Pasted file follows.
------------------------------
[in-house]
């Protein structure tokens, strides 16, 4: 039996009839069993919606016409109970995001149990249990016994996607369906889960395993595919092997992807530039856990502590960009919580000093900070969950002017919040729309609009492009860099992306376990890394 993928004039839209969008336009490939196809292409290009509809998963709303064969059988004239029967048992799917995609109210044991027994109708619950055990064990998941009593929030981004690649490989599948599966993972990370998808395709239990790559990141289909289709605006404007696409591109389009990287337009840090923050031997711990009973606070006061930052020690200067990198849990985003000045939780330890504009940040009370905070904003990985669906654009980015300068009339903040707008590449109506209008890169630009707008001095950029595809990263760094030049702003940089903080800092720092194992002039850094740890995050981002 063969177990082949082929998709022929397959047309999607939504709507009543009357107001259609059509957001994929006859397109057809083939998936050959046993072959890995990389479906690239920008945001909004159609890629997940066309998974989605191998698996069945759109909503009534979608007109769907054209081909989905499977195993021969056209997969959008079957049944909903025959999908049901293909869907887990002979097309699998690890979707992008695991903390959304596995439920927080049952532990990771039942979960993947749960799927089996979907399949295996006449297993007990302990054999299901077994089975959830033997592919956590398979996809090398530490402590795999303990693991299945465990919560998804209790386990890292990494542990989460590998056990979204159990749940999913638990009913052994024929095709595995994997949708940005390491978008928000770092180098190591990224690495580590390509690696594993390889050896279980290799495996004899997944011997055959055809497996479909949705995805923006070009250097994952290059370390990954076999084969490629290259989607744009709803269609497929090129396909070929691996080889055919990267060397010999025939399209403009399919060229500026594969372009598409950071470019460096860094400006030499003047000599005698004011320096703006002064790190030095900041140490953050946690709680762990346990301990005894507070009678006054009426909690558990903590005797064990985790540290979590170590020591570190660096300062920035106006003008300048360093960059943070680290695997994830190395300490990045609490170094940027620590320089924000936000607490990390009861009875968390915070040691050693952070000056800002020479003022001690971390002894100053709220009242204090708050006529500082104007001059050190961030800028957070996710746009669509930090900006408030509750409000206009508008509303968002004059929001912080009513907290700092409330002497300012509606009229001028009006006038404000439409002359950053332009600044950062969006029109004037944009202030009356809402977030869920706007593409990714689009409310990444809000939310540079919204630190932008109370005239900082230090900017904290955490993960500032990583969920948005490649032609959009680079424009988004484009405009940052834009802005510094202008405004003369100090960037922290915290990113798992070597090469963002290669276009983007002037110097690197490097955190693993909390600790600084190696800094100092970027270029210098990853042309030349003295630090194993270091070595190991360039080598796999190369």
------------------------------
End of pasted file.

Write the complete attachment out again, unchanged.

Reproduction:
[in-house]
């Protein structure tokens, strides 16, 4: 039996009839069993919606016409109970995001149990249990016994996607369906889960395993595919092997992807530039856990502590960009919580000093900070969950002017919040729309609009492009860099992306376990890394 993928004039839209969008336009490939196809292409290009509809998963709303064969059988004239029967048992799917995609109210044991027994109708619950055990064990998941009593929030981004690649490989599948599966993972990370998808395709239990790559990141289909289709605006404007696409591109389009990287337009840090923050031997711990009973606070006061930052020690200067990198849990985003000045939780330890504009940040009370905070904003990985669906654009980015300068009339903040707008590449109506209008890169630009707008001095950029595809990263760094030049702003940089903080800092720092194992002039850094740890995050981002 063969177990082949082929998709022929397959047309999607939504709507009543009357107001259609059509957001994929006859397109057809083939998936050959046993072959890995990389479906690239920008945001909004159609890629997940066309998974989605191998698996069945759109909503009534979608007109769907054209081909989905499977195993021969056209997969959008079957049944909903025959999908049901293909869907887990002979097309699998690890979707992008695991903390959304596995439920927080049952532990990771039942979960993947749960799927089996979907399949295996006449297993007990302990054999299901077994089975959830033997592919956590398979996809090398530490402590795999303990693991299945465990919560998804209790386990890292990494542990989460590998056990979204159990749940999913638990009913052994024929095709595995994997949708940005390491978008928000770092180098190591990224690495580590390509690696594993390889050896279980290799495996004899997944011997055959055809497996479909949705995805923006070009250097994952290059370390990954076999084969490629290259989607744009709803269609497929090129396909070929691996080889055919990267060397010999025939399209403009399919060229500026594969372009598409950071470019460096860094400006030499003047000599005698004011320096703006002064790190030095900041140490953050946690709680762990346990301990005894507070009678006054009426909690558990903590005797064990985790540290979590170590020591570190660096300062920035106006003008300048360093960059943070680290695997994830190395300490990045609490170094940027620590320089924000936000607490990390009861009875968390915070040691050693952070000056800002020479003022001690971390002894100053709220009242204090708050006529500082104007001059050190961030800028957070996710746009669509930090900006408030509750409000206009508008509303968002004059929001912080009513907290700092409330002497300012509606009229001028009006006038404000439409002359950053332009600044950062969006029109004037944009202030009356809402977030869920706007593409990714689009409310990444809000939310540079919204630190932008109370005239900082230090900017904290955490993960500032990583969920948005490649032609959009680079424009988004484009405009940052834009802005510094202008405004003369100090960037922290915290990113798992070597090469963002290669276009983007002037110097690197490097955190693993909390600790600084190696800094100092970027270029210098990853042309030349003295630090194993270091070595190991360039080598796999190369």